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Jack O'Connor's Lost Sketches

Jack O'Connor's Lost Sketches

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from ezrvs1 wrote 3 years 12 weeks ago

I cut my teeth on the wisdom of Mr. O'Connor...It is said that there are many painters, but few artists...Jack O'Connor was the shooter's Rembrandt.

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from MDSpencer wrote 3 years 29 weeks ago

I looked at and handled a .35 Newton. That gun was poorly designed. The bolt handle will fit perfectly into my seven year old hands. I can wax on... If you run across one. Look at the bolt and the extractor.
Mark

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from Taylor Pommier wrote 4 years 30 weeks ago

i would like to read some of his books. i love how he drew those out of passion for the sport. he was truly deddicated

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from Kody wrote 4 years 45 weeks ago

Trust Jack O'Connor to be ahead of his time. The .280 Ross (the early WW! Canadian battle rifle) caught his eye long ago. The rifle had its shortcomings but there was no doubt in his mind the cartridge was a winner.

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from Kody wrote 4 years 45 weeks ago

I have several of Jack O'Connors's books and have read and reread various chapters over the years. Jack O'Connor was a good writer who set the benchmark high for those who followed. With hunting under assault from a variety of quarters we need people of a like stature to stand up. Take note, Jack managed to tell a tale of the hunt with warmth and humor while still addressing the technical stuff that is a modern fascination. He was a skilled word smith that could talk gun lingo with the best of them. People identified with Mr. O'Connor because he was a cosmopolitan man who was comfortable around the fire in the deserts of Arizona, the wilds of BC, the plains of Africa or the jungles of the Far East. I wish someone today could fill his shoes as the sport needs such a representative as never before.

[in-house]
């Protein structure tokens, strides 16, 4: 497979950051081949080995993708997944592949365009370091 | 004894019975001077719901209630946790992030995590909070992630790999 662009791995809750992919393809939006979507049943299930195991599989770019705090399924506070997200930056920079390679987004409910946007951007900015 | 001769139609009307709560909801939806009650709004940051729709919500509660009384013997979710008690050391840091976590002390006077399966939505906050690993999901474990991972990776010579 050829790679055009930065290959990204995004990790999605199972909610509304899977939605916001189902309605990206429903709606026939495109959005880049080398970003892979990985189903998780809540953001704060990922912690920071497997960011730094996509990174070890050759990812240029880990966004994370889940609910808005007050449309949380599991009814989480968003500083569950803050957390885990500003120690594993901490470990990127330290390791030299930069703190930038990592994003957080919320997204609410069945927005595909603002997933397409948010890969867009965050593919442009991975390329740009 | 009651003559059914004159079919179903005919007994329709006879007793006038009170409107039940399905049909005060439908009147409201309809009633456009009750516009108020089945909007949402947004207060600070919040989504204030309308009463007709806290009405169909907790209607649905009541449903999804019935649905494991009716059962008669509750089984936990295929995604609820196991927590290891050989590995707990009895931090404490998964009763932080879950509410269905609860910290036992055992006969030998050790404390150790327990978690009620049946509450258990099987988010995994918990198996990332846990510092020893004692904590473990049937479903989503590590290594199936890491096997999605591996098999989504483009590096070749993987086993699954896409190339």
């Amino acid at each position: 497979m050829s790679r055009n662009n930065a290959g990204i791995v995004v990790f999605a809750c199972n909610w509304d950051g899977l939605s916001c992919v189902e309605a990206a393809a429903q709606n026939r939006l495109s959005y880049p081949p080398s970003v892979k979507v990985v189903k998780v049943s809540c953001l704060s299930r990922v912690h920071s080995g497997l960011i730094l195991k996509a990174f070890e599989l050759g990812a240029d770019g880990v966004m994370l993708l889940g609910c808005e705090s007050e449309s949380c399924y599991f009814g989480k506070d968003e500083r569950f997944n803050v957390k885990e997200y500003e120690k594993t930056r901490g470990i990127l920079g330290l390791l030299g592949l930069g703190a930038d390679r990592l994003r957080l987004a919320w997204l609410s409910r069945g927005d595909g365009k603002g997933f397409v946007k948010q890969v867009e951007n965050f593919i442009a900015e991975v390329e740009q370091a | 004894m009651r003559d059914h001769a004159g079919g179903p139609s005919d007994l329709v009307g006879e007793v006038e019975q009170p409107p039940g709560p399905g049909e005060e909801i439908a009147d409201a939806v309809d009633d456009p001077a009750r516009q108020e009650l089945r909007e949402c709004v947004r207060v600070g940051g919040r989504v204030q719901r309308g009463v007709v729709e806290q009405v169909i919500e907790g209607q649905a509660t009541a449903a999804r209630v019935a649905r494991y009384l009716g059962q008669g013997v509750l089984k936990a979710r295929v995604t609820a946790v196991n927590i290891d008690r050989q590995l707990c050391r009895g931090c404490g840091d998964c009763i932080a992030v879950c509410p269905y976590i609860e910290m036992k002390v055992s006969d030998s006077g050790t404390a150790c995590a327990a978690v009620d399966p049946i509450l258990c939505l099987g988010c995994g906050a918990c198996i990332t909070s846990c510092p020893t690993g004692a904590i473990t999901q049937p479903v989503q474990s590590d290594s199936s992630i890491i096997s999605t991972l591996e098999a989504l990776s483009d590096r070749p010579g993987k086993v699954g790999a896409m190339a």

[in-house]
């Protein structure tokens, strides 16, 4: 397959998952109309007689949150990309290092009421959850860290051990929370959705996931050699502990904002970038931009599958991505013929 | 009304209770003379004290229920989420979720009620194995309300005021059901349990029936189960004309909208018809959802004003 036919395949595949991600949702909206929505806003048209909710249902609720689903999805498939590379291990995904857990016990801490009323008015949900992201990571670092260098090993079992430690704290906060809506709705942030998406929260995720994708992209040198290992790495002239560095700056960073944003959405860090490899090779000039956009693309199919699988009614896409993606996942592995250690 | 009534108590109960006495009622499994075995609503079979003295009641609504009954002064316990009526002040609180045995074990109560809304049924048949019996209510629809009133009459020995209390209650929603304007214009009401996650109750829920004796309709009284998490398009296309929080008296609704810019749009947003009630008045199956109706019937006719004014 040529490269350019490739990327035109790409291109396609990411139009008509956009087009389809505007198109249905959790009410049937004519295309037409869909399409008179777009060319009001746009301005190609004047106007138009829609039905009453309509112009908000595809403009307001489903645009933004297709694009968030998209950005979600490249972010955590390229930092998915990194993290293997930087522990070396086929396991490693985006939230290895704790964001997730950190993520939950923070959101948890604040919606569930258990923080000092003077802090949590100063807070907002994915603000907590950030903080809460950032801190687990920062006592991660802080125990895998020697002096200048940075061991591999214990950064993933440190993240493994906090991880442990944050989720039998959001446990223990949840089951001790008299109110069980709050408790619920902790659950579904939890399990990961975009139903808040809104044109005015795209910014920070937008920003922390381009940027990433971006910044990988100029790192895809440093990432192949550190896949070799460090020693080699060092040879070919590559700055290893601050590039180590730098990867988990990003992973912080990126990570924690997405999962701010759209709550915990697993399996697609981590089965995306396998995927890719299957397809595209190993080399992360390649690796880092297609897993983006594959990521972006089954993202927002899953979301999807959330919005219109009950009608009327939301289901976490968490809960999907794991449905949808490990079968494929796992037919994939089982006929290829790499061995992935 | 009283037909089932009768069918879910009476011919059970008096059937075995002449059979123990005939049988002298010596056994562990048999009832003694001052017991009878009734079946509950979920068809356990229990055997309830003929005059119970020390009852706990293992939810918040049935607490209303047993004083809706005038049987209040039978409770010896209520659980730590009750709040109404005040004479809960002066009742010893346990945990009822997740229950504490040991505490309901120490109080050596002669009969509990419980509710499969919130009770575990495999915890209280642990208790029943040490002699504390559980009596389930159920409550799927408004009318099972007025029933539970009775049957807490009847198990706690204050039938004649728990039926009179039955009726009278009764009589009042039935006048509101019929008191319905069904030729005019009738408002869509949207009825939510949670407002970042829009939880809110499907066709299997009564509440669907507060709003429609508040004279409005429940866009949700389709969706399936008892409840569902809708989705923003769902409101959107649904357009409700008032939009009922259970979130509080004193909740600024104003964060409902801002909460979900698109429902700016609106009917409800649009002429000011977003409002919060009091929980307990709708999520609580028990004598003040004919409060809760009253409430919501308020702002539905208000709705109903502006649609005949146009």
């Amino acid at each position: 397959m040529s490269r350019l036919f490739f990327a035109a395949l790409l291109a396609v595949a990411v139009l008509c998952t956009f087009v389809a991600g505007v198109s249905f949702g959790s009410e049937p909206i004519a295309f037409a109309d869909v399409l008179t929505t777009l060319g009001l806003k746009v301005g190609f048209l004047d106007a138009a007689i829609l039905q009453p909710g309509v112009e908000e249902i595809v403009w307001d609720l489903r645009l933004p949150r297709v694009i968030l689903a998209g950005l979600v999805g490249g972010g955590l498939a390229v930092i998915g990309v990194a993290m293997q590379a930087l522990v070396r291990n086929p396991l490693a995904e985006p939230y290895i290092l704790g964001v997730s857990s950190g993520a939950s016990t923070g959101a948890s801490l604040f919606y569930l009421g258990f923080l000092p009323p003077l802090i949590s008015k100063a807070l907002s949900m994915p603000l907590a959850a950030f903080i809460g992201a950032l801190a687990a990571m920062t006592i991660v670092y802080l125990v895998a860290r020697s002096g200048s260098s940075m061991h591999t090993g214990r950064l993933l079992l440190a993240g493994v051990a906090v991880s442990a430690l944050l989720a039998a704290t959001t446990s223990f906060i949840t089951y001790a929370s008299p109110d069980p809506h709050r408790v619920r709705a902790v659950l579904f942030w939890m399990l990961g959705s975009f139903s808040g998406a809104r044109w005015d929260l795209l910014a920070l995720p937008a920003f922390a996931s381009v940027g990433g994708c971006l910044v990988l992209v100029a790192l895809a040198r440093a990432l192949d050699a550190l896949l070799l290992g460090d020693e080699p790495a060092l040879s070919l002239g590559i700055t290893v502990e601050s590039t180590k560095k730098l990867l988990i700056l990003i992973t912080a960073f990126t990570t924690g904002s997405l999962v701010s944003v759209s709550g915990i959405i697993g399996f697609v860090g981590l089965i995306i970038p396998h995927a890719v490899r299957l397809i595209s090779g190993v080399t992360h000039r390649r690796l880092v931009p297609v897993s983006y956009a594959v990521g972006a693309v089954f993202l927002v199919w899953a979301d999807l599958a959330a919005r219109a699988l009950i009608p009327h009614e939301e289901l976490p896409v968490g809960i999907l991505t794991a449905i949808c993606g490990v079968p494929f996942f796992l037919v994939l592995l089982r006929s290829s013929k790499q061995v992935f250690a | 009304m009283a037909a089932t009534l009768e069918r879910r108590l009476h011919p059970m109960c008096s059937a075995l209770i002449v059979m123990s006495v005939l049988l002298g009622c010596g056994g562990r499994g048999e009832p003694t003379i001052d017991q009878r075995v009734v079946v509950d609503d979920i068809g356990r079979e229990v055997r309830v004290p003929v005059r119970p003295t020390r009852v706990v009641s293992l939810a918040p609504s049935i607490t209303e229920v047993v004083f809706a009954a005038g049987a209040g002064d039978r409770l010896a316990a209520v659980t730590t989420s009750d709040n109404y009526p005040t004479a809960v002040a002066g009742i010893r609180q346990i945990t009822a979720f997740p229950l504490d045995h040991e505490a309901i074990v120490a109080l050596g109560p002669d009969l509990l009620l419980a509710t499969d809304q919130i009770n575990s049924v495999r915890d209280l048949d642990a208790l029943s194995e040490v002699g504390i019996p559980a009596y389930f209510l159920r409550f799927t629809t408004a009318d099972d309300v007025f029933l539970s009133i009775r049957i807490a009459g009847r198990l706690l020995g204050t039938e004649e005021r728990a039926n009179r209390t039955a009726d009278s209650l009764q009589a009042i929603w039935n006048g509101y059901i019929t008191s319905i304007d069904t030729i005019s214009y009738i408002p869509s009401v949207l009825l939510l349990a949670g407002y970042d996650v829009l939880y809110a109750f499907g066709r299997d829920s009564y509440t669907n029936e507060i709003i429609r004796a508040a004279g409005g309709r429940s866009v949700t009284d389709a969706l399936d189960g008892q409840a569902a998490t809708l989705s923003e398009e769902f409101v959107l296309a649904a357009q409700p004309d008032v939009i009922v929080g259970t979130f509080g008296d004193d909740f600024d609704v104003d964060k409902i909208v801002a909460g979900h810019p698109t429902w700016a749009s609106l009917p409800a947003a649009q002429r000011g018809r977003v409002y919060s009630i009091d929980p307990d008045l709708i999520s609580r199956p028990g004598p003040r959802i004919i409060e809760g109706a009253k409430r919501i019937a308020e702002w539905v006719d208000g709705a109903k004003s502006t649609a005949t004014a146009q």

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from jims wrote 4 years 48 weeks ago

Can NEVER get enough of O'Connor material!

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from jims wrote 4 years 48 weeks ago

Can NEVER get enough of O'Connor material!

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from Kody wrote 4 years 45 weeks ago

I have several of Jack O'Connors's books and have read and reread various chapters over the years. Jack O'Connor was a good writer who set the benchmark high for those who followed. With hunting under assault from a variety of quarters we need people of a like stature to stand up. Take note, Jack managed to tell a tale of the hunt with warmth and humor while still addressing the technical stuff that is a modern fascination. He was a skilled word smith that could talk gun lingo with the best of them. People identified with Mr. O'Connor because he was a cosmopolitan man who was comfortable around the fire in the deserts of Arizona, the wilds of BC, the plains of Africa or the jungles of the Far East. I wish someone today could fill his shoes as the sport needs such a representative as never before.

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from Kody wrote 4 years 45 weeks ago

Trust Jack O'Connor to be ahead of his time. The .280 Ross (the early WW! Canadian battle rifle) caught his eye long ago. The rifle had its shortcomings but there was no doubt in his mind the cartridge was a winner.

0 Good Comment? | | Report
from Taylor Pommier wrote 4 years 30 weeks ago

i would like to read some of his books. i love how he drew those out of passion for the sport. he was truly deddicated

0 Good Comment? | | Report
from MDSpencer wrote 3 years 29 weeks ago

I looked at and handled a .35 Newton. That gun was poorly designed. The bolt handle will fit perfectly into my seven year old hands. I can wax on... If you run across one. Look at the bolt and the extractor.
Mark

0 Good Comment? | | Report
from ezrvs1 wrote 3 years 12 weeks ago

I cut my teeth on the wisdom of Mr. O'Connor...It is said that there are many painters, but few artists...Jack O'Connor was the shooter's Rembrandt.

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